|Screening Room Jan/Feb - Page 2|
The story: in 1928, single-mother Christine Collins comes home from work and can't find her 9-year-old son, Walter. The LAPD—embodied by the arrogantly dismissive police captain Jeffrey Donovan—is of no help, as he assures her that Walter will come home. Naturally submissive, she politely tries to keep the police on their toes even as she begins to recognize that the cops are more interested in covering their asses than looking for her son. Anxious to show the public how smoothly the investigation has gone, Donovan convenes a press conference to announce that Walter has at last been found. The only problem is that Christine denies that the boy who's been found is her son. Embarrassed, the LAPD insists that Christine is a hysterical female too traumatized by her son's disappearance to know him when he's returned to her. The police, a psychiatrist, and other assorted professionals converge to assure her that the investigators have done their job, but she keeps insisting that something is terribly wrong.
When Christine refuses to stop stirring up trouble, the LAPD has her locked up in a psycho ward. Once there, she finds unexpected allies, especially a foul-mouthed hooker (Amy Ryan), who teaches her to find the toughness to tell off the men trying to drive her nuts. We watch as the retiring, victimized Christine becomes a steamroller of an activist and arouses the community into looking for lost kids. Another surprisingly resourceful Eastwood hero has been born. Along the way, we feel as though we're looking through a succession of faded period photographs from the 1920s as the film encourages us to embrace Christine's struggles. Changeling boasts the oldest of filmic virtues: a story that grips us and a central character impossible not to take to heart.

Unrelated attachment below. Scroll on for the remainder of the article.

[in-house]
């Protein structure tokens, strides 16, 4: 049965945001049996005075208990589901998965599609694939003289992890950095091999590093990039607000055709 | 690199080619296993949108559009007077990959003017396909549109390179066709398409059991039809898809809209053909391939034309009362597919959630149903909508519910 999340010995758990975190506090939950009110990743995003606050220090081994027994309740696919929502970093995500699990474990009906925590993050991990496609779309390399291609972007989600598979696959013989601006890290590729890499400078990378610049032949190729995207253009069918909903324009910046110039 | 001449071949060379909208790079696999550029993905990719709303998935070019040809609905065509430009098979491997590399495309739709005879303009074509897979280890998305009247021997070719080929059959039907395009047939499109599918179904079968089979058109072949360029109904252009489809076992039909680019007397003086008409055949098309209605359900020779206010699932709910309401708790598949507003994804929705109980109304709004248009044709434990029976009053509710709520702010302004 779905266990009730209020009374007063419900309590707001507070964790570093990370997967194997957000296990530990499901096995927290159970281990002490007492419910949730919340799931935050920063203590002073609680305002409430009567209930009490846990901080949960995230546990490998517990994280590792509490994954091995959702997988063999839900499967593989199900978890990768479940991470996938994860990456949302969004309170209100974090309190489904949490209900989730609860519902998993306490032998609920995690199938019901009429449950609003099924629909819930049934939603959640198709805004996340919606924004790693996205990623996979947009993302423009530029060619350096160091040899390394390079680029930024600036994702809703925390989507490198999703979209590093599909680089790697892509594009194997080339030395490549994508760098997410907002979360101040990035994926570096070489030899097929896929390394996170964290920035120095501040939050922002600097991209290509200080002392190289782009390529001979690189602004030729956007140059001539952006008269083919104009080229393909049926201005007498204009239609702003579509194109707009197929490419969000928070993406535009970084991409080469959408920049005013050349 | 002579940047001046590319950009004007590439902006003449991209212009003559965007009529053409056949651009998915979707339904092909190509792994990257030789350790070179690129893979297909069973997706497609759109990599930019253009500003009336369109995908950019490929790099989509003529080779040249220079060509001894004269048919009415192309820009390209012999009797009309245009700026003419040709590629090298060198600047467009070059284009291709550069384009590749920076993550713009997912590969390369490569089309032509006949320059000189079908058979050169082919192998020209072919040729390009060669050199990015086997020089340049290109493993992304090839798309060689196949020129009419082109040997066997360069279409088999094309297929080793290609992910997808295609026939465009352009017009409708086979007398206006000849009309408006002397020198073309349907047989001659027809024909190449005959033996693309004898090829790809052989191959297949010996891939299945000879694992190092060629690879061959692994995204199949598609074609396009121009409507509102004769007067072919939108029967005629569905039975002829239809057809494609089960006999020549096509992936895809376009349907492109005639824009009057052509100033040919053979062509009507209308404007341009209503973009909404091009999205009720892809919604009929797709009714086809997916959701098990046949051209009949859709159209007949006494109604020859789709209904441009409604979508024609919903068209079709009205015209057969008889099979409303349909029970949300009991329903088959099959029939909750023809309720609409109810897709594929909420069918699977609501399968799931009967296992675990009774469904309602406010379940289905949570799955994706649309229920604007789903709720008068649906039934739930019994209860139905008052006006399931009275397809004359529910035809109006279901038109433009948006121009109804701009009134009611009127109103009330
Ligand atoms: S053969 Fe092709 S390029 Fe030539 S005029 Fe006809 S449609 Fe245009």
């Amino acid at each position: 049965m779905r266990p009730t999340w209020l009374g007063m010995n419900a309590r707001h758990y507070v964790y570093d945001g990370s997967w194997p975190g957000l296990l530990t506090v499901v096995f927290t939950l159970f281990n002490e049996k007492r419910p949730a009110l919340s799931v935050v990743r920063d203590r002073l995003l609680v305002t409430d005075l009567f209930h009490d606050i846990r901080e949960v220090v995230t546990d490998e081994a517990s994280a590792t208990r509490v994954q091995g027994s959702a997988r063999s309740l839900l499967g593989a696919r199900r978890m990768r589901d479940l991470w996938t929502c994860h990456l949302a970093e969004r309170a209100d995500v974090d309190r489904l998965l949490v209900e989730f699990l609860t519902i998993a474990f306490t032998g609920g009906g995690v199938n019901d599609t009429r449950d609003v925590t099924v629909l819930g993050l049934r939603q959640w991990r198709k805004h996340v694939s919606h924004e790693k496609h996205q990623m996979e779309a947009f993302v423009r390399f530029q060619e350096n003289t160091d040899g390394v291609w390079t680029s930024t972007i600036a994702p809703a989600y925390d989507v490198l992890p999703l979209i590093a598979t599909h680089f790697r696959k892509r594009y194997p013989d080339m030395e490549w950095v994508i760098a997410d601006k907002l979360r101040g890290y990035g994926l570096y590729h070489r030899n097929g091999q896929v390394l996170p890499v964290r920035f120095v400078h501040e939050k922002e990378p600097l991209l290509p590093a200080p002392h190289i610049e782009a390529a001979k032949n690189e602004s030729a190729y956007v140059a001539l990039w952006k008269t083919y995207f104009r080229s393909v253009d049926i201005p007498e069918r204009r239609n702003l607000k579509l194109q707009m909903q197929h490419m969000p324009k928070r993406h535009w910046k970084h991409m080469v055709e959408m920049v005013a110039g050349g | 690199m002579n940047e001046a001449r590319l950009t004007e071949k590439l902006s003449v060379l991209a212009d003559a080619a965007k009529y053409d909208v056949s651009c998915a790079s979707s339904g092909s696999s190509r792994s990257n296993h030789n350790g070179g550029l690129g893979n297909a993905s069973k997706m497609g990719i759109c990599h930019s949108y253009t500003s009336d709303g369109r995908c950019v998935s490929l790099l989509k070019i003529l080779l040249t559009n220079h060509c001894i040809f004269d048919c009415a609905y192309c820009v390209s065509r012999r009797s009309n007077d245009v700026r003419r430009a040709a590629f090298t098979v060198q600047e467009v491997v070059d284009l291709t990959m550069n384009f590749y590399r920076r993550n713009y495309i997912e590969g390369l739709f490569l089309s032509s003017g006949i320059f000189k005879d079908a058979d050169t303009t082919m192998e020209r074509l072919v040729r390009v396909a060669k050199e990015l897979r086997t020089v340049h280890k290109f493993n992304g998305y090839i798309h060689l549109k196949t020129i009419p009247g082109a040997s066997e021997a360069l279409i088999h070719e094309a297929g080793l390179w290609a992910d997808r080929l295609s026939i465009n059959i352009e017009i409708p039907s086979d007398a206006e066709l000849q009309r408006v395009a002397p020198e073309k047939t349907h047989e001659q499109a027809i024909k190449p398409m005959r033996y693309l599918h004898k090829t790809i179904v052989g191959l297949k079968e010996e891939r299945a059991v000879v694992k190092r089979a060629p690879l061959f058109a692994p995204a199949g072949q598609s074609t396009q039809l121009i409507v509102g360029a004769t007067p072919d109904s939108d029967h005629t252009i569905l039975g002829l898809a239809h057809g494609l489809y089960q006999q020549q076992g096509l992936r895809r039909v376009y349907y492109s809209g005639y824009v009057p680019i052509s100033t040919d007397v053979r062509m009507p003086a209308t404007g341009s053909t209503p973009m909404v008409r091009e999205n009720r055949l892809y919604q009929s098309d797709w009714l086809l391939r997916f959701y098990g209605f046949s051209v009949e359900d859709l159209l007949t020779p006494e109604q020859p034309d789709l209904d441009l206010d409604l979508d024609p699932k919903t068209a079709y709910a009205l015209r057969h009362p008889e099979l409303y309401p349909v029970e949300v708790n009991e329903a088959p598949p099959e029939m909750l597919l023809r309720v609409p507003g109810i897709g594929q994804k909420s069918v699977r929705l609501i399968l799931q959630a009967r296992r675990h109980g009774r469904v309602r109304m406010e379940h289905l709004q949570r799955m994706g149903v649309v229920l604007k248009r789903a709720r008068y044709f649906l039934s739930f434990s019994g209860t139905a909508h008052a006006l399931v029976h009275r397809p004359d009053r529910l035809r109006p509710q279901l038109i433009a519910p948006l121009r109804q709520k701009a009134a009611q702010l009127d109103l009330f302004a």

The virtues of Changeling couldn't be further from those exemplified by the movies Charles Kaufman has written: the quirky, hard-to-summarize, and utterly mind-blowing Being John Malkovich, Adaptation, and Eternal Sunshine of the Spotless Mind. Kaufman's first directorial effort, Synecdoche, New York, which he also wrote, is a comedy about the repetitive mundaneness of life and the humbling inescapability of death.